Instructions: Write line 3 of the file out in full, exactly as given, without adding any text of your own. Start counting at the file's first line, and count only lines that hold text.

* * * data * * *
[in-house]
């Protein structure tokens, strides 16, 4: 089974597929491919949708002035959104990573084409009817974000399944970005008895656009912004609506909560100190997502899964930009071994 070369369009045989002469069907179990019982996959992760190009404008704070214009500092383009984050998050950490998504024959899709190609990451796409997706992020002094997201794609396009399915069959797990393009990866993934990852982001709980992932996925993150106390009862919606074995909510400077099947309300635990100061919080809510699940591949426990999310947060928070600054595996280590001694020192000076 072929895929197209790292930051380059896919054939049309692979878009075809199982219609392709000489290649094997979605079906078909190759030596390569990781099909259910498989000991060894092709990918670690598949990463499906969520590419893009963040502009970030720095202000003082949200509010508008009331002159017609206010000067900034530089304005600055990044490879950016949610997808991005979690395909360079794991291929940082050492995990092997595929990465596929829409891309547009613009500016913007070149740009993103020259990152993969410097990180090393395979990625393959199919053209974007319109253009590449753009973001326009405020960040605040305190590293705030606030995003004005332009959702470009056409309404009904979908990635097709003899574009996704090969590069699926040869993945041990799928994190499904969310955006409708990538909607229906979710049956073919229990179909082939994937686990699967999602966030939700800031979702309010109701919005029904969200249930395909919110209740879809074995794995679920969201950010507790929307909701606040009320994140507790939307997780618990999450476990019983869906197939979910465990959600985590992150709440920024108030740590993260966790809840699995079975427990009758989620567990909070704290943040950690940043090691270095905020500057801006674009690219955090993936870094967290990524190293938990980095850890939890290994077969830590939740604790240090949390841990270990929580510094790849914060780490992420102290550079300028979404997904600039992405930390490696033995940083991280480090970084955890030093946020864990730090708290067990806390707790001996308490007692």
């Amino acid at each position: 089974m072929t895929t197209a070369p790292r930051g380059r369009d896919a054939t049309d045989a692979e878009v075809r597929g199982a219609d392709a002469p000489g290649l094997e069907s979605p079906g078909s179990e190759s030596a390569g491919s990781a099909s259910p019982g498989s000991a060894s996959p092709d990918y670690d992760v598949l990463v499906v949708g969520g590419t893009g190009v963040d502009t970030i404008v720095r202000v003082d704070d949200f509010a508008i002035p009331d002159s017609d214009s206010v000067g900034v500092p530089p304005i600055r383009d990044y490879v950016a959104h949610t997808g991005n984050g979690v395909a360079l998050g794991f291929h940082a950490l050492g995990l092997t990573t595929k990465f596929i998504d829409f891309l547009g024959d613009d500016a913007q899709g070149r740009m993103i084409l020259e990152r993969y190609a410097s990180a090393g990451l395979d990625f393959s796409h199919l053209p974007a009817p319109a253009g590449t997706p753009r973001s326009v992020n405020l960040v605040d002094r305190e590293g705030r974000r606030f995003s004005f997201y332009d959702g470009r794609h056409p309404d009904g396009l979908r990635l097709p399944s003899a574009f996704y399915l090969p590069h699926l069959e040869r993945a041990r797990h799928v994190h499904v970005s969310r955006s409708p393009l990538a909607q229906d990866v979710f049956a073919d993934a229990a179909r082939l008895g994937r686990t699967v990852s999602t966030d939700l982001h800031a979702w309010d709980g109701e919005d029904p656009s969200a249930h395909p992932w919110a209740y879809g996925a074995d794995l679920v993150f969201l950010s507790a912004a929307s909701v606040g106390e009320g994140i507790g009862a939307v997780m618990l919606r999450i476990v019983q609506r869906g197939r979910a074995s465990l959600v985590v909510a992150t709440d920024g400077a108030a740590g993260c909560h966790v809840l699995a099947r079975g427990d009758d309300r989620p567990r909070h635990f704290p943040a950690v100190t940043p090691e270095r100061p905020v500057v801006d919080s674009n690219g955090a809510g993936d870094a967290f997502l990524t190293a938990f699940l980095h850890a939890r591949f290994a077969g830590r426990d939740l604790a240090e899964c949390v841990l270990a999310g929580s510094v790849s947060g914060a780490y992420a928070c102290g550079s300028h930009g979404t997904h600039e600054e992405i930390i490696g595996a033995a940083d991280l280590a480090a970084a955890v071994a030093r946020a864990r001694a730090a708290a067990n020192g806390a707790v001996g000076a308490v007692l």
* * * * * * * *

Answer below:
């Amino acid at each position: 089974m072929t895929t197209a070369p790292r930051g380059r369009d896919a054939t049309d045989a692979e878009v075809r597929g199982a219609d392709a002469p000489g290649l094997e069907s979605p079906g078909s179990e190759s030596a390569g491919s990781a099909s259910p019982g498989s000991a060894s996959p092709d990918y670690d992760v598949l990463v499906v949708g969520g590419t893009g190009v963040d502009t970030i404008v720095r202000v003082d704070d949200f509010a508008i002035p009331d002159s017609d214009s206010v000067g900034v500092p530089p304005i600055r383009d990044y490879v950016a959104h949610t997808g991005n984050g979690v395909a360079l998050g794991f291929h940082a950490l050492g995990l092997t990573t595929k990465f596929i998504d829409f891309l547009g024959d613009d500016a913007q899709g070149r740009m993103i084409l020259e990152r993969y190609a410097s990180a090393g990451l395979d990625f393959s796409h199919l053209p974007a009817p319109a253009g590449t997706p753009r973001s326009v992020n405020l960040v605040d002094r305190e590293g705030r974000r606030f995003s004005f997201y332009d959702g470009r794609h056409p309404d009904g396009l979908r990635l097709p399944s003899a574009f996704y399915l090969p590069h699926l069959e040869r993945a041990r797990h799928v994190h499904v970005s969310r955006s409708p393009l990538a909607q229906d990866v979710f049956a073919d993934a229990a179909r082939l008895g994937r686990t699967v990852s999602t966030d939700l982001h800031a979702w309010d709980g109701e919005d029904p656009s969200a249930h395909p992932w919110a209740y879809g996925a074995d794995l679920v993150f969201l950010s507790a912004a929307s909701v606040g106390e009320g994140i507790g009862a939307v997780m618990l919606r999450i476990v019983q609506r869906g197939r979910a074995s465990l959600v985590v909510a992150t709440d920024g400077a108030a740590g993260c909560h966790v809840l699995a099947r079975g427990d009758d309300r989620p567990r909070h635990f704290p943040a950690v100190t940043p090691e270095r100061p905020v500057v801006d919080s674009n690219g955090a809510g993936d870094a967290f997502l990524t190293a938990f699940l980095h850890a939890r591949f290994a077969g830590r426990d939740l604790a240090e899964c949390v841990l270990a999310g929580s510094v790849s947060g914060a780490y992420a928070c102290g550079s300028h930009g979404t997904h600039e600054e992405i930390i490696g595996a033995a940083d991280l280590a480090a970084a955890v071994a030093r946020a864990r001694a730090a708290a067990n020192g806390a707790v001996g000076a308490v007692l």